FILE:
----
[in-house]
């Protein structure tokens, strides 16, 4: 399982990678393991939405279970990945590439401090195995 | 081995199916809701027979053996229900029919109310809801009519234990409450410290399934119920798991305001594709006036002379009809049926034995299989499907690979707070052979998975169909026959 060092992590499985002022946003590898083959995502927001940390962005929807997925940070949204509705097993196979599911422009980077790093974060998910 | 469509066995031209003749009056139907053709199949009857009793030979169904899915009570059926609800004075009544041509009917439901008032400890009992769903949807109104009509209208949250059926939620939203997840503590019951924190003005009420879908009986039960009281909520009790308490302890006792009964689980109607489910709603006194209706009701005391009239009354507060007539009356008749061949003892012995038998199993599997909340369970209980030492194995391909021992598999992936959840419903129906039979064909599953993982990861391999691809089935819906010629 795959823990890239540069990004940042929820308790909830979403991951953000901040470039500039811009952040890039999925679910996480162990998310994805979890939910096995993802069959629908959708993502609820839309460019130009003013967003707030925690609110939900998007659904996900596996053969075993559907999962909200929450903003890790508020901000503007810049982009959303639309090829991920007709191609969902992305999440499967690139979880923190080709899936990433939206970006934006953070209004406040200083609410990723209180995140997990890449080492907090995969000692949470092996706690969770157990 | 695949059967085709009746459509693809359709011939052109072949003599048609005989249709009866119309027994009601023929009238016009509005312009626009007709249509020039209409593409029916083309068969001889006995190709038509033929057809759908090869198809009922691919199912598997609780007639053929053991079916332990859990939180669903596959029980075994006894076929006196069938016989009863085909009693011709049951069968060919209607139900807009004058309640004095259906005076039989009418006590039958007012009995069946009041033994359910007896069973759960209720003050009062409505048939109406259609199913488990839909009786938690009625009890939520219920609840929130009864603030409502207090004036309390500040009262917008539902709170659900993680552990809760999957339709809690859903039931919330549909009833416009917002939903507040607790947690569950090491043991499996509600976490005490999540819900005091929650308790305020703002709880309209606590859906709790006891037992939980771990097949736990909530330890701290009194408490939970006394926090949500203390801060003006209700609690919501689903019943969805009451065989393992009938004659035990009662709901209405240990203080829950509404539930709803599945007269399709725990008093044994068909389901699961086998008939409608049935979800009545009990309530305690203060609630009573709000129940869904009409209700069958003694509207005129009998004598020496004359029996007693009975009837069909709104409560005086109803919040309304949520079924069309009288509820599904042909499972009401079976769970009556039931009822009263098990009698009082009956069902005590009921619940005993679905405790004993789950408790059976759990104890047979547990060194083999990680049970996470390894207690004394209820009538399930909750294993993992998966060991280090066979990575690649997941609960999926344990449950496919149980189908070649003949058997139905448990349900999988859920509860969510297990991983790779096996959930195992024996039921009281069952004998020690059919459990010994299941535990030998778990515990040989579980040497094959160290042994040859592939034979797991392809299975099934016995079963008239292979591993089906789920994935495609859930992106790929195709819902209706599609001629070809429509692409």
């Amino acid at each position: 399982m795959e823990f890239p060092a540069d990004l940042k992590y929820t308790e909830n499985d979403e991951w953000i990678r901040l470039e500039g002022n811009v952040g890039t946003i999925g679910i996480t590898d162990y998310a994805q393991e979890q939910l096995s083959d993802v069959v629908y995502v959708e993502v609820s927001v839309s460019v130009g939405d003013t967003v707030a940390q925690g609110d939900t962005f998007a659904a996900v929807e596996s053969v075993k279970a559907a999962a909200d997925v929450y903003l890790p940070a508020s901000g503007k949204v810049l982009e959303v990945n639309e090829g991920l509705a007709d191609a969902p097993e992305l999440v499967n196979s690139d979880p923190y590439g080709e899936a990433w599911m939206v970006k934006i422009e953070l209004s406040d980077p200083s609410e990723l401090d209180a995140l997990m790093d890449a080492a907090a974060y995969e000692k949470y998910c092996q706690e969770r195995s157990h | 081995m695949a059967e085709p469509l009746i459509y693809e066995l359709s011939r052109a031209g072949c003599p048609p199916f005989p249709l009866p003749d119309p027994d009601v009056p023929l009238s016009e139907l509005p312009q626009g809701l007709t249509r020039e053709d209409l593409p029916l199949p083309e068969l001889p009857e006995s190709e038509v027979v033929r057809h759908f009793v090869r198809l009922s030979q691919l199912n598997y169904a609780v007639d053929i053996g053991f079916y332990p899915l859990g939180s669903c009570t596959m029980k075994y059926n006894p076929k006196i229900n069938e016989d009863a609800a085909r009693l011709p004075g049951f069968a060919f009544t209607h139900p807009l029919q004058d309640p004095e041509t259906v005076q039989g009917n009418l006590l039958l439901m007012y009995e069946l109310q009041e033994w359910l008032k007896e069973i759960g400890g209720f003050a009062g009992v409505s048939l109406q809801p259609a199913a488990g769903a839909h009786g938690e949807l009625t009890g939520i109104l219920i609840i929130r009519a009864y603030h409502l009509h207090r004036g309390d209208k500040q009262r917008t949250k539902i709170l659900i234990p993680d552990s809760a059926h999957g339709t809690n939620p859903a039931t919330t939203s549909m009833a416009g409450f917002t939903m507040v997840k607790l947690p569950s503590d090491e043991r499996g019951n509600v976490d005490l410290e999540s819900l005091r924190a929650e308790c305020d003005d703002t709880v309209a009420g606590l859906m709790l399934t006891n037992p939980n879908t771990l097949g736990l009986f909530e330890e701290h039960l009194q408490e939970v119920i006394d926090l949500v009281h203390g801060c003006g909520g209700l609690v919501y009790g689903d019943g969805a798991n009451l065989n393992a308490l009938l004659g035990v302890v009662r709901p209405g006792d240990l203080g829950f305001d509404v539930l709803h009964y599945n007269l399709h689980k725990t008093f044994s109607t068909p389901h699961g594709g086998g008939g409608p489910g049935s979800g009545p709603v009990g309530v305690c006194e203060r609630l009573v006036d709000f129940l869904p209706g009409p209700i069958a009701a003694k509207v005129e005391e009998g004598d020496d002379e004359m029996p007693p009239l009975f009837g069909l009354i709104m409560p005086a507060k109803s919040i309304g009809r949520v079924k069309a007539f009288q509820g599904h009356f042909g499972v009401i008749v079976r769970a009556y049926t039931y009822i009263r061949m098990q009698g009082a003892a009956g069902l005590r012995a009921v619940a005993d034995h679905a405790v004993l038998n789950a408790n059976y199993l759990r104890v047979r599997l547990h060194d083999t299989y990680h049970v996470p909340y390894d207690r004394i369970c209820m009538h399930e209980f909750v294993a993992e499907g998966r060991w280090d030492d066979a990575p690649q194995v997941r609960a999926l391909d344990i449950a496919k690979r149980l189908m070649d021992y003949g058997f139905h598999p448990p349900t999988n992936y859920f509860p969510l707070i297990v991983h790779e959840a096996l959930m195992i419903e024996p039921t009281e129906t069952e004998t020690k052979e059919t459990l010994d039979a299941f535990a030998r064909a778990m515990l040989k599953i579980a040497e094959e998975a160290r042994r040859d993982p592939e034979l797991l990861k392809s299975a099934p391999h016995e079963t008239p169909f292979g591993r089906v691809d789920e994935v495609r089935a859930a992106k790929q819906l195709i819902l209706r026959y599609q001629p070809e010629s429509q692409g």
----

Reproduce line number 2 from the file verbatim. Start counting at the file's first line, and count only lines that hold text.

């Protein structure tokens, strides 16, 4: 399982990678393991939405279970990945590439401090195995 | 081995199916809701027979053996229900029919109310809801009519234990409450410290399934119920798991305001594709006036002379009809049926034995299989499907690979707070052979998975169909026959 060092992590499985002022946003590898083959995502927001940390962005929807997925940070949204509705097993196979599911422009980077790093974060998910 | 469509066995031209003749009056139907053709199949009857009793030979169904899915009570059926609800004075009544041509009917439901008032400890009992769903949807109104009509209208949250059926939620939203997840503590019951924190003005009420879908009986039960009281909520009790308490302890006792009964689980109607489910709603006194209706009701005391009239009354507060007539009356008749061949003892012995038998199993599997909340369970209980030492194995391909021992598999992936959840419903129906039979064909599953993982990861391999691809089935819906010629 795959823990890239540069990004940042929820308790909830979403991951953000901040470039500039811009952040890039999925679910996480162990998310994805979890939910096995993802069959629908959708993502609820839309460019130009003013967003707030925690609110939900998007659904996900596996053969075993559907999962909200929450903003890790508020901000503007810049982009959303639309090829991920007709191609969902992305999440499967690139979880923190080709899936990433939206970006934006953070209004406040200083609410990723209180995140997990890449080492907090995969000692949470092996706690969770157990 | 695949059967085709009746459509693809359709011939052109072949003599048609005989249709009866119309027994009601023929009238016009509005312009626009007709249509020039209409593409029916083309068969001889006995190709038509033929057809759908090869198809009922691919199912598997609780007639053929053991079916332990859990939180669903596959029980075994006894076929006196069938016989009863085909009693011709049951069968060919209607139900807009004058309640004095259906005076039989009418006590039958007012009995069946009041033994359910007896069973759960209720003050009062409505048939109406259609199913488990839909009786938690009625009890939520219920609840929130009864603030409502207090004036309390500040009262917008539902709170659900993680552990809760999957339709809690859903039931919330549909009833416009917002939903507040607790947690569950090491043991499996509600976490005490999540819900005091929650308790305020703002709880309209606590859906709790006891037992939980771990097949736990909530330890701290009194408490939970006394926090949500203390801060003006209700609690919501689903019943969805009451065989393992009938004659035990009662709901209405240990203080829950509404539930709803599945007269399709725990008093044994068909389901699961086998008939409608049935979800009545009990309530305690203060609630009573709000129940869904009409209700069958003694509207005129009998004598020496004359029996007693009975009837069909709104409560005086109803919040309304949520079924069309009288509820599904042909499972009401079976769970009556039931009822009263098990009698009082009956069902005590009921619940005993679905405790004993789950408790059976759990104890047979547990060194083999990680049970996470390894207690004394209820009538399930909750294993993992998966060991280090066979990575690649997941609960999926344990449950496919149980189908070649003949058997139905448990349900999988859920509860969510297990991983790779096996959930195992024996039921009281069952004998020690059919459990010994299941535990030998778990515990040989579980040497094959160290042994040859592939034979797991392809299975099934016995079963008239292979591993089906789920994935495609859930992106790929195709819902209706599609001629070809429509692409």